Time Out (Harlequin Blaze Series #669) [NOOK Book]

Overview




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Class: How to Drive Him Crazy
Instructional program for women unexpectedly facing the totally dishy guy from their past. Everyone welcome!


NHL coach Mark Diego's plan to spend his off-season volunteering in his hometown goes awry when he learns that not only ...
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Time Out (Harlequin Blaze Series #669)

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Overview




Sign up for recreational adult programs now!
Class: How to Drive Him Crazy
Instructional program for women unexpectedly facing the totally dishy guy from their past. Everyone welcome!


NHL coach Mark Diego's plan to spend his off-season volunteering in his hometown goes awry when he learns that not only is he coaching teenage girls, but that the program is coordinated by energetic (and five feet two inches of trouble) coordinator Rainey Saunders, his childhood friend—and the woman he could never stand to see dating any other guy….

When their tempers flare, Mark and Rainey discover their fireworks don't just burn angry—they burn very, very hot! But that'll just sweeten the victory. Because Mark always plays to win. And with Rainey, he's planning on playing very dirty, too…

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Product Details

  • ISBN-13: 9781459222977
  • Publisher: Harlequin
  • Publication date: 3/1/2012
  • Series: Harlequin Blaze Series , #669
  • Sold by: Barnes & Noble
  • Format: eBook
  • Edition description: Original
  • Pages: 224
  • Sales rank: 45,530
  • File size: 242 KB

Meet the Author


USA Today bestselling author Jill Shalvis is the award winning author of over three dozen romance novels. Visit jillshalvis.com for a complete book list and a daily blog chronicling her I-Love-Lucy attempts at having it all; th writing, the kids, a life ...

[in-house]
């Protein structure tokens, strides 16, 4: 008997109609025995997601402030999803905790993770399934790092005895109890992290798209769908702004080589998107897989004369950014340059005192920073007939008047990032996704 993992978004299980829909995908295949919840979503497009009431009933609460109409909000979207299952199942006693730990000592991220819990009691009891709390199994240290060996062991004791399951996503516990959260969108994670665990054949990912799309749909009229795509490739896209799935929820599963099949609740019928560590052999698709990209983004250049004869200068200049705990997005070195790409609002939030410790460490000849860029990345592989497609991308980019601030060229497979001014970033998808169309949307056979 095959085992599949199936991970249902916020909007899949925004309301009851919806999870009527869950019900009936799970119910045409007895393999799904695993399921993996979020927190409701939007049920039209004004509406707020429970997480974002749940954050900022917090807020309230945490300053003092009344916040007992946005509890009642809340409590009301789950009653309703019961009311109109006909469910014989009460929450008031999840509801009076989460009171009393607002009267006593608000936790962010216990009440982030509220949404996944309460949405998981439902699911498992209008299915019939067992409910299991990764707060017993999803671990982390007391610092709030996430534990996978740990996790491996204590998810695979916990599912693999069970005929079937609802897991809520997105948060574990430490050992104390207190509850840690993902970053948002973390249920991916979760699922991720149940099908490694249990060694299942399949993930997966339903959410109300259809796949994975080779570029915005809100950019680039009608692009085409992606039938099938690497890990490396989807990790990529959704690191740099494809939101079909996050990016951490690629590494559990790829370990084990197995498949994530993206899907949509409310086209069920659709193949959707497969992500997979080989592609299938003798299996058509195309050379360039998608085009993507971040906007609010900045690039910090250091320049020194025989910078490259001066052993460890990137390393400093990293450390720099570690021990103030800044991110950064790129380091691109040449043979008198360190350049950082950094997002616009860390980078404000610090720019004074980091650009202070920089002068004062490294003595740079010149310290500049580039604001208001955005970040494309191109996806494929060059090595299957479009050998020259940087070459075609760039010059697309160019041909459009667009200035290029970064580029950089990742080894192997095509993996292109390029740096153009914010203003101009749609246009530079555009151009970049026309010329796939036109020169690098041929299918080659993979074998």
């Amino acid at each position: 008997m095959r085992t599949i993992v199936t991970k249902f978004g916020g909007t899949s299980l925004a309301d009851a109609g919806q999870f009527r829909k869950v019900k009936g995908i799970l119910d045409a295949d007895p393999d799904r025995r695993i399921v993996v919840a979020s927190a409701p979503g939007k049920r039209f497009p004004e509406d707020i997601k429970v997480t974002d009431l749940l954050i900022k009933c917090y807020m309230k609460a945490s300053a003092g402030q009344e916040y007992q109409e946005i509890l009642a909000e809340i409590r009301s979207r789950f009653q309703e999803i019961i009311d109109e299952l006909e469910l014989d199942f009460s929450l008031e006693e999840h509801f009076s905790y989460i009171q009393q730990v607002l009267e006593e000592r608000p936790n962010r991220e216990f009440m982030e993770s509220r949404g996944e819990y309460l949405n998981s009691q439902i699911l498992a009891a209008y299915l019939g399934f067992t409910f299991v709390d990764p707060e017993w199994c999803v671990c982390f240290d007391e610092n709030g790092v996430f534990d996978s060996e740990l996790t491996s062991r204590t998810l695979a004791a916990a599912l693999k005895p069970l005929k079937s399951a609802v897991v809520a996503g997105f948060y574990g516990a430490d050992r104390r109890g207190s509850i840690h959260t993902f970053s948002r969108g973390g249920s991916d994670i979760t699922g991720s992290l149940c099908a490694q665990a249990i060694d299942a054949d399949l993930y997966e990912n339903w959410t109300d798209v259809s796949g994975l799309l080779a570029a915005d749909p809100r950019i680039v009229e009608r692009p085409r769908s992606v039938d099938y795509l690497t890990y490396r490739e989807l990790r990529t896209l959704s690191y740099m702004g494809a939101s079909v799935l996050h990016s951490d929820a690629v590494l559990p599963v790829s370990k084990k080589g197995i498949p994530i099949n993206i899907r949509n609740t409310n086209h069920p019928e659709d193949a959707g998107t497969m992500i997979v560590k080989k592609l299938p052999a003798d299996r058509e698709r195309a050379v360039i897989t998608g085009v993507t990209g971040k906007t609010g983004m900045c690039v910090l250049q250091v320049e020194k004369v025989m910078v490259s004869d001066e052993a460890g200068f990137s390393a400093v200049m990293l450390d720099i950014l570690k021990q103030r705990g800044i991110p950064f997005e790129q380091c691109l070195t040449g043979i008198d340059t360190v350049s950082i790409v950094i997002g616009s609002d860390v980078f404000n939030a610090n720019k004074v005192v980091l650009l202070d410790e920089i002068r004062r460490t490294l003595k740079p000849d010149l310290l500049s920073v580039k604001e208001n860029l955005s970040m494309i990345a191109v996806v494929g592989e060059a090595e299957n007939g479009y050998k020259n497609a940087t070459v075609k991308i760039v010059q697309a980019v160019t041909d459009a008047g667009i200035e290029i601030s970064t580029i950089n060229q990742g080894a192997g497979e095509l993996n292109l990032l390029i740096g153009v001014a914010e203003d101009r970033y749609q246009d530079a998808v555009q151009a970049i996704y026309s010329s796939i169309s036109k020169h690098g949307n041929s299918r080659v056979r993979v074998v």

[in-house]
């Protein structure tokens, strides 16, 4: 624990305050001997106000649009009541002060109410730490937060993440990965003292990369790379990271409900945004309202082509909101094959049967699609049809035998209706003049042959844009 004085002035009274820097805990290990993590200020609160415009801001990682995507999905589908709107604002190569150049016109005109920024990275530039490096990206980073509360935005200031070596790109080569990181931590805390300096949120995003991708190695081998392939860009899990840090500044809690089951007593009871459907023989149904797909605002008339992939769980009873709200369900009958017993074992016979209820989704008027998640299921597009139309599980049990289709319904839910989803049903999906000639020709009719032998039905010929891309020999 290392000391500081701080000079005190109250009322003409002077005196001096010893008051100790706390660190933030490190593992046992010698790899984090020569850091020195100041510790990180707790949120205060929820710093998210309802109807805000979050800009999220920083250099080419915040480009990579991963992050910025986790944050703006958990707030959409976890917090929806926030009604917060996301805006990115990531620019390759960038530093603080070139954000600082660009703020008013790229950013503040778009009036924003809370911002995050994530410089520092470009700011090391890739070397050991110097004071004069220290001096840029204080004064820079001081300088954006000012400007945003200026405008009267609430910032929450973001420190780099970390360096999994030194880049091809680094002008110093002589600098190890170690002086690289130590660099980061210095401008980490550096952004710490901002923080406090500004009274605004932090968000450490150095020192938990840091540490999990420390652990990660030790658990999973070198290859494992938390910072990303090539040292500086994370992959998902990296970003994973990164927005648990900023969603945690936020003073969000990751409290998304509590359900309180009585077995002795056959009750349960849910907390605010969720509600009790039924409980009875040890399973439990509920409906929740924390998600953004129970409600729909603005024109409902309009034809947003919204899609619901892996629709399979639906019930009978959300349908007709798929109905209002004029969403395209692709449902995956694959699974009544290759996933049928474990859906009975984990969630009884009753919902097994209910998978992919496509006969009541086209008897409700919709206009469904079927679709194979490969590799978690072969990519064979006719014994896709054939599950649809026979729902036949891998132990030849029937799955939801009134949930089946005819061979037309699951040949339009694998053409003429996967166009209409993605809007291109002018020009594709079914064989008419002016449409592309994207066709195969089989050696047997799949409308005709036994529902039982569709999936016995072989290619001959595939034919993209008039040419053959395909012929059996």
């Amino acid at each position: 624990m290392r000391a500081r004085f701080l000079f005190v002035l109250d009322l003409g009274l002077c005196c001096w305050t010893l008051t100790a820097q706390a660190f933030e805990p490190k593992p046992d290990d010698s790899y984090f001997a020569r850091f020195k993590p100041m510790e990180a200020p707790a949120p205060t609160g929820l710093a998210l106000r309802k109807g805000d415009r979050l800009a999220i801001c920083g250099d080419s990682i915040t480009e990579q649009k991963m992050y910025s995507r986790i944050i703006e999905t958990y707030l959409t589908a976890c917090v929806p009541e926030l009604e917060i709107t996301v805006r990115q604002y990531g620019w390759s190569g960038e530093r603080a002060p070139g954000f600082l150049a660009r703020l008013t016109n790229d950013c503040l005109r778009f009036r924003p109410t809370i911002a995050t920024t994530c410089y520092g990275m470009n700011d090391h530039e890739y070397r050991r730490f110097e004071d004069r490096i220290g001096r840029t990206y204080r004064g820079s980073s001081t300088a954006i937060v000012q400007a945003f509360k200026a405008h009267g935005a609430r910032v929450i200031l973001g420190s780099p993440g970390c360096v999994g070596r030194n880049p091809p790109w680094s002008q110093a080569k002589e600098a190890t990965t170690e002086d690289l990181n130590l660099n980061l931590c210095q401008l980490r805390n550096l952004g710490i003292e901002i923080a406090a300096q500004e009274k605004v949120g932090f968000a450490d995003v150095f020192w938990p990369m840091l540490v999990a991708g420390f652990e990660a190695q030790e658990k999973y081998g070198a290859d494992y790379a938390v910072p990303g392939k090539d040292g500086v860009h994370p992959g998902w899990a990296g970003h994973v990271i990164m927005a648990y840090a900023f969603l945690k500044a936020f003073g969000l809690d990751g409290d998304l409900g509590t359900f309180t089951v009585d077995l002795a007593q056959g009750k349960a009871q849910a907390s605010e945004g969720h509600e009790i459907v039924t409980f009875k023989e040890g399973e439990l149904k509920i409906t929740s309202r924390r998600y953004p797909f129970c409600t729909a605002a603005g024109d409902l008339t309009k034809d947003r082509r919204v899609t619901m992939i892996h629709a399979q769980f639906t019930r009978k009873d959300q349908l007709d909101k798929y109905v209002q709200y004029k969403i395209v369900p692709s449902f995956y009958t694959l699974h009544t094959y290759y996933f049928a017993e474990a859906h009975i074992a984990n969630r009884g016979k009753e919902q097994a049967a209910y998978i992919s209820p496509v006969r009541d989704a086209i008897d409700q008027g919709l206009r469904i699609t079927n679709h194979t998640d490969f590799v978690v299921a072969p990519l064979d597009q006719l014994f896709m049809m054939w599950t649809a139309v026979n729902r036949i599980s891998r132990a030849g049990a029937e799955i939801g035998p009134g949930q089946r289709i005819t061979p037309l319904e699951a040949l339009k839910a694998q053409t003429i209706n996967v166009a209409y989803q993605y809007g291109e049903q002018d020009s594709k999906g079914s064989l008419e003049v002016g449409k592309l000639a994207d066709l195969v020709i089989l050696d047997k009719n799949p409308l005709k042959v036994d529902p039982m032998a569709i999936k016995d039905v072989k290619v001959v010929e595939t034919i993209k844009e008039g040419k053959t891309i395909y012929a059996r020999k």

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Read an Excerpt




As always, Rainey's brain was full, too full, but one thought kept rising to the top and wouldn't leave her alone. "Tell me again," she asked Lena. "Why do we like men?"

Her best friend and wingman—even though Lena was no longer technically single—laughed. "Oh, honey. We don't have enough time."

They both worked at the beleaguered North District Rec Center in Santa Rey, a small mid-California beach town. Lena handled the front desk. Rainey was the junior sports coordinator, and today she was running their biweekly car wash to raise funds for their desperate sports program. Sitting on a stool in the driveway of the rec building's parking lot, Rainey directed cars in and accepted customers' money, then sent them through to the teenagers who were doing the washing. She kept her laptop out for the slow times. In between cars she'd been working on the upcoming winter sports schedule while simultaneously discussing all things men. Rainey was nothing if not a most excellent multitasker.

And maybe the slightest bit of a control freak.

"I thought you were going to try that online dating service," Lena said.

"I did. I got lots of offers for hookups."

Lena laughed. "Well, what were you looking for?"

Coffee, a few laughs, a connection… A real connection, which Rainey was missing lately. Her last two boyfriends had been great but…not great enough. Lena thought she was picky. In truth, Rainey was looking for something that she'd only felt once before, a very long time ago, when she'd been sixteen and stupid. "Men suck."

"Mmm," Lena said. "If they're very good, they do. Listen, you've had a dry spell, is all. Get back in the pool, the water's warm."

"I haven't had a dry spell, I've just been busy." Okay, so she'd had a little bit of a dry spell. She'd been spending a lot of time at work, trying to keep the teens in the North District—the forgotten district—out of trouble. That alone was a full-time job. She turned to the next car. Mrs. Foster had the highest beehive in all the land, and had been Rainey's fourth grade teacher. "Thanks for supporting the rec center's car wash," Rainey said.

"You're welcome." Her beehive, bluer now than ever, still quivered. "I was going to go to South District since they're giving away ten minute back massages with each wash, but I'm glad I didn't. I overheard about your dry spell, dear. Let me get you a date with my grandson, Kyle."

Great. A pity date. "No, that's—"

"He's quite the catch, you know," Mrs. Foster said. "I'll have him call your mother for your number."

"Really, it's not necessary—"

But Mrs. Foster was already driving forward, where her car was immediately attended to by a group of Rainey's well-behaved teens.

Okay, not all that well-behaved. Rainey had coerced them here on threat of death and dismemberment, but they desperately needed the money if they wanted a baseball and softball season.

"Score on Mrs. Foster's grandson," Lena said dryly.

"Think Kyle still has buck teeth?"